He was a good man, they said.
None of them had ever really known him, yet they stood around his coffin as though they had been intimate friends with him. As though they had shared the good times, and the bad times, the laughs, and the jokes.
As though every single one of them had truly understood him.
He was a good man, they said. The best. And though this itself was not untrue, none of them could say why he had been a good man.
The best they could do was mourn.
To each, he had been little more than a figure in the corner of the room, often there but never invited to become directly involved in their conversations. He had worked hard, and joined in when the occasion had called for it, but he had always been on the outside, floating somewhere just out of reach.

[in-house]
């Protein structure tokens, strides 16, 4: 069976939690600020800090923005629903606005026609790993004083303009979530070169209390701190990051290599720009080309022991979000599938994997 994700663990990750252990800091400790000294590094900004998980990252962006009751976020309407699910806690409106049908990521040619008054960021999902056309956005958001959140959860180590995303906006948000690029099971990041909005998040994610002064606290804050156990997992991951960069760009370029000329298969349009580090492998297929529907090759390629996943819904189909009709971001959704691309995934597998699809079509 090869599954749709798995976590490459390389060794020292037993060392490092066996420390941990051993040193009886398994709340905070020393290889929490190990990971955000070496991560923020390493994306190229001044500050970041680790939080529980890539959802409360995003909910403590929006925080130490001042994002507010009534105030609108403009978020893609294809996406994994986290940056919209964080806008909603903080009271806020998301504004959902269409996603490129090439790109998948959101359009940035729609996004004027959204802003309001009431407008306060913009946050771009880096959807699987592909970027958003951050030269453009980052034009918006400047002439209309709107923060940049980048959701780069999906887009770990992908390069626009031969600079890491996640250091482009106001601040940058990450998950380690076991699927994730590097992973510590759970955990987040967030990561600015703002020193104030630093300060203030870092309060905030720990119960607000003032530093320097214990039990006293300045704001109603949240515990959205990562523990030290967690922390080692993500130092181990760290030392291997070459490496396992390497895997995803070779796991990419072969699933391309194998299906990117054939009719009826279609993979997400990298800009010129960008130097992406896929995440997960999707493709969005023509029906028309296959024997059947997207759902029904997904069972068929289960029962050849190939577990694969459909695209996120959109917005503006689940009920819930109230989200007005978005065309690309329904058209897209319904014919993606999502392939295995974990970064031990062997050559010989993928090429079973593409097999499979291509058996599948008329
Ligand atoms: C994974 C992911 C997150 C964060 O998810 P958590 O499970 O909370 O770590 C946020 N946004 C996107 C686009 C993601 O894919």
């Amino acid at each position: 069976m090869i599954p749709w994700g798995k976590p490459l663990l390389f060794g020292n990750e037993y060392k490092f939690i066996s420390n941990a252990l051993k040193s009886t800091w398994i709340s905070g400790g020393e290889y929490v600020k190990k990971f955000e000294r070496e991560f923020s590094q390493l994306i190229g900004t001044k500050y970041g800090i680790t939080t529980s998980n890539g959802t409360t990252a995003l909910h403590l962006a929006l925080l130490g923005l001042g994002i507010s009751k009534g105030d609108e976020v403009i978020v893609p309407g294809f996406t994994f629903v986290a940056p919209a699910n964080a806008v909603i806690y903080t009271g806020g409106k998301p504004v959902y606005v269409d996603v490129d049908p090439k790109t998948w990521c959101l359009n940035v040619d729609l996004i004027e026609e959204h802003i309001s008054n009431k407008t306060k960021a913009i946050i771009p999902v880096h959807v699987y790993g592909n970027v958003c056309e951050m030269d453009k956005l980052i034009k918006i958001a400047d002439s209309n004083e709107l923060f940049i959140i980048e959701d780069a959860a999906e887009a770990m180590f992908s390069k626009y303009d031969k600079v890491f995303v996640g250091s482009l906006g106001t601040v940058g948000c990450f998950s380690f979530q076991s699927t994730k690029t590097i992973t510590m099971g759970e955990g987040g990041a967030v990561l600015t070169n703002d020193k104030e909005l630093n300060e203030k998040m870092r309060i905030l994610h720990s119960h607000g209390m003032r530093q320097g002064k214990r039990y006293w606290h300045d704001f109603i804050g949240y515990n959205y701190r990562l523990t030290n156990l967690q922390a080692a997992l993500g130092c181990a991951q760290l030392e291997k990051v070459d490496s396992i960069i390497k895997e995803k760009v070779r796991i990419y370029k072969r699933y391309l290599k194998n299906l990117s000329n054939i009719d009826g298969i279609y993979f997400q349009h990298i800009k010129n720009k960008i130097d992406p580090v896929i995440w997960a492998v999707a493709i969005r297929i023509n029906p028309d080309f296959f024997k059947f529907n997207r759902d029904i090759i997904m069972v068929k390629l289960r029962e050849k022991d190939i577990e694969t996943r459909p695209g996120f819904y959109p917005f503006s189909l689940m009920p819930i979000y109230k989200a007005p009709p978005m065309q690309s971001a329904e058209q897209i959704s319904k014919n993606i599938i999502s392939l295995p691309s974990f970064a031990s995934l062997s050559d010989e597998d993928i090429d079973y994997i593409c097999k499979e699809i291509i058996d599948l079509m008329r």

Not one of them had ever gone out of their way to know him. And, perhaps, that was the way he had liked it.
Or perhaps they had, each of them, missed out on the adventure of his friendship because they had failed to incorporate him into their lives.
He had been a good man, upon death. But in life, he had only ever been someone.